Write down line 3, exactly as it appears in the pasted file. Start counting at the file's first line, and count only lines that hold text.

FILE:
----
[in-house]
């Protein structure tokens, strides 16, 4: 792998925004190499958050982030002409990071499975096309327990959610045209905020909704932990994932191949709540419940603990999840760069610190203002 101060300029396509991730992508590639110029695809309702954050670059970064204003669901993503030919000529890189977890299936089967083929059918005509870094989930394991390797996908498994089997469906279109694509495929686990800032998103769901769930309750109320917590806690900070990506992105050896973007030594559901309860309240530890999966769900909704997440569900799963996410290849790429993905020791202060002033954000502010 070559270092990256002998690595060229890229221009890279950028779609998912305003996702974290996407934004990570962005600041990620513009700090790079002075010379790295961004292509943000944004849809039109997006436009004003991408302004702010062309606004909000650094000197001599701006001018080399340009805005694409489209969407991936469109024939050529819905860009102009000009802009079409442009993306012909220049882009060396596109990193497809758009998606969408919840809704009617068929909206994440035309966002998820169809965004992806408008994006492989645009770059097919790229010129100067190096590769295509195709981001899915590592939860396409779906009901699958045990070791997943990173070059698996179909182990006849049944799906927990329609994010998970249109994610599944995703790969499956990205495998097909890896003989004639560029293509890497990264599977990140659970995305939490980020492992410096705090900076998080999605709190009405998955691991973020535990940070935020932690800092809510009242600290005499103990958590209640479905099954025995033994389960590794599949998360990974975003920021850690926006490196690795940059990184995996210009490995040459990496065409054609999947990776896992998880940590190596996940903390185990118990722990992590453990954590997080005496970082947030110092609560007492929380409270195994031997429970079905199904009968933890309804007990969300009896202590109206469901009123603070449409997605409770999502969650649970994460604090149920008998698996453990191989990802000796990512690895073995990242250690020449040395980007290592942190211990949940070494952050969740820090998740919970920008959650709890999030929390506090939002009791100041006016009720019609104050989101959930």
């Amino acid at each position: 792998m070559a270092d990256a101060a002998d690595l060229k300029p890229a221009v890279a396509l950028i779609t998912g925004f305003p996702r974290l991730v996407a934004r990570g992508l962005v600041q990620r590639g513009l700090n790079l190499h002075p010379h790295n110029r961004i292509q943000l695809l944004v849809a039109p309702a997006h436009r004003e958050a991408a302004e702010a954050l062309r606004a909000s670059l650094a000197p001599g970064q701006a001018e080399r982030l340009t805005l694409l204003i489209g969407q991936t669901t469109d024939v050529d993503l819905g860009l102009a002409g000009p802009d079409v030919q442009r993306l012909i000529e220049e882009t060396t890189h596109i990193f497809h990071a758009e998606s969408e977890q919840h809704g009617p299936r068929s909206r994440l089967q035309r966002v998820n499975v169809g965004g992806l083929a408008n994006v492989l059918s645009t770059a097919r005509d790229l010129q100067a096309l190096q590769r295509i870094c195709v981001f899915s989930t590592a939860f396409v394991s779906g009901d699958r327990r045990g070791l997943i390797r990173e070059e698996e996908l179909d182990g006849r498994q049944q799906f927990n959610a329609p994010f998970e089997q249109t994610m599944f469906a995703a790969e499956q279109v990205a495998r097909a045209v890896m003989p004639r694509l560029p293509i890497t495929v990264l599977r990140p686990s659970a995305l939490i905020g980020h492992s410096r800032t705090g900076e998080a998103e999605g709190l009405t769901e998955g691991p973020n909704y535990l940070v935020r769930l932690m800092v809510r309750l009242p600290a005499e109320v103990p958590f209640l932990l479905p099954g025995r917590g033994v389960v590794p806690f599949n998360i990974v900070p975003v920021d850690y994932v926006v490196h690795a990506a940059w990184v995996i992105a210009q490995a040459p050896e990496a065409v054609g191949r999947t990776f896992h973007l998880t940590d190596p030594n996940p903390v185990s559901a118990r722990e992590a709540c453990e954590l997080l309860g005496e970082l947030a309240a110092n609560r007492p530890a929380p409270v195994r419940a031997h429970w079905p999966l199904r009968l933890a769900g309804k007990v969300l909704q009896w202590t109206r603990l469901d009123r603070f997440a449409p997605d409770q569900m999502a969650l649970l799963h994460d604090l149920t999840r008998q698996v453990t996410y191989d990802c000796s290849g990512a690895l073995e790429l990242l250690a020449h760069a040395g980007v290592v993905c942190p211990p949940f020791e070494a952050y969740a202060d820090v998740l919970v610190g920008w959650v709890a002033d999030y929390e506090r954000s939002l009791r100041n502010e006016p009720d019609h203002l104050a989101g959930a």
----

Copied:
């Amino acid at each position: 792998m070559a270092d990256a101060a002998d690595l060229k300029p890229a221009v890279a396509l950028i779609t998912g925004f305003p996702r974290l991730v996407a934004r990570g992508l962005v600041q990620r590639g513009l700090n790079l190499h002075p010379h790295n110029r961004i292509q943000l695809l944004v849809a039109p309702a997006h436009r004003e958050a991408a302004e702010a954050l062309r606004a909000s670059l650094a000197p001599g970064q701006a001018e080399r982030l340009t805005l694409l204003i489209g969407q991936t669901t469109d024939v050529d993503l819905g860009l102009a002409g000009p802009d079409v030919q442009r993306l012909i000529e220049e882009t060396t890189h596109i990193f497809h990071a758009e998606s969408e977890q919840h809704g009617p299936r068929s909206r994440l089967q035309r966002v998820n499975v169809g965004g992806l083929a408008n994006v492989l059918s645009t770059a097919r005509d790229l010129q100067a096309l190096q590769r295509i870094c195709v981001f899915s989930t590592a939860f396409v394991s779906g009901d699958r327990r045990g070791l997943i390797r990173e070059e698996e996908l179909d182990g006849r498994q049944q799906f927990n959610a329609p994010f998970e089997q249109t994610m599944f469906a995703a790969e499956q279109v990205a495998r097909a045209v890896m003989p004639r694509l560029p293509i890497t495929v990264l599977r990140p686990s659970a995305l939490i905020g980020h492992s410096r800032t705090g900076e998080a998103e999605g709190l009405t769901e998955g691991p973020n909704y535990l940070v935020r769930l932690m800092v809510r309750l009242p600290a005499e109320v103990p958590f209640l932990l479905p099954g025995r917590g033994v389960v590794p806690f599949n998360i990974v900070p975003v920021d850690y994932v926006v490196h690795a990506a940059w990184v995996i992105a210009q490995a040459p050896e990496a065409v054609g191949r999947t990776f896992h973007l998880t940590d190596p030594n996940p903390v185990s559901a118990r722990e992590a709540c453990e954590l997080l309860g005496e970082l947030a309240a110092n609560r007492p530890a929380p409270v195994r419940a031997h429970w079905p999966l199904r009968l933890a769900g309804k007990v969300l909704q009896w202590t109206r603990l469901d009123r603070f997440a449409p997605d409770q569900m999502a969650l649970l799963h994460d604090l149920t999840r008998q698996v453990t996410y191989d990802c000796s290849g990512a690895l073995e790429l990242l250690a020449h760069a040395g980007v290592v993905c942190p211990p949940f020791e070494a952050y969740a202060d820090v998740l919970v610190g920008w959650v709890a002033d999030y929390e506090r954000s939002l009791r100041n502010e006016p009720d019609h203002l104050a989101g959930a």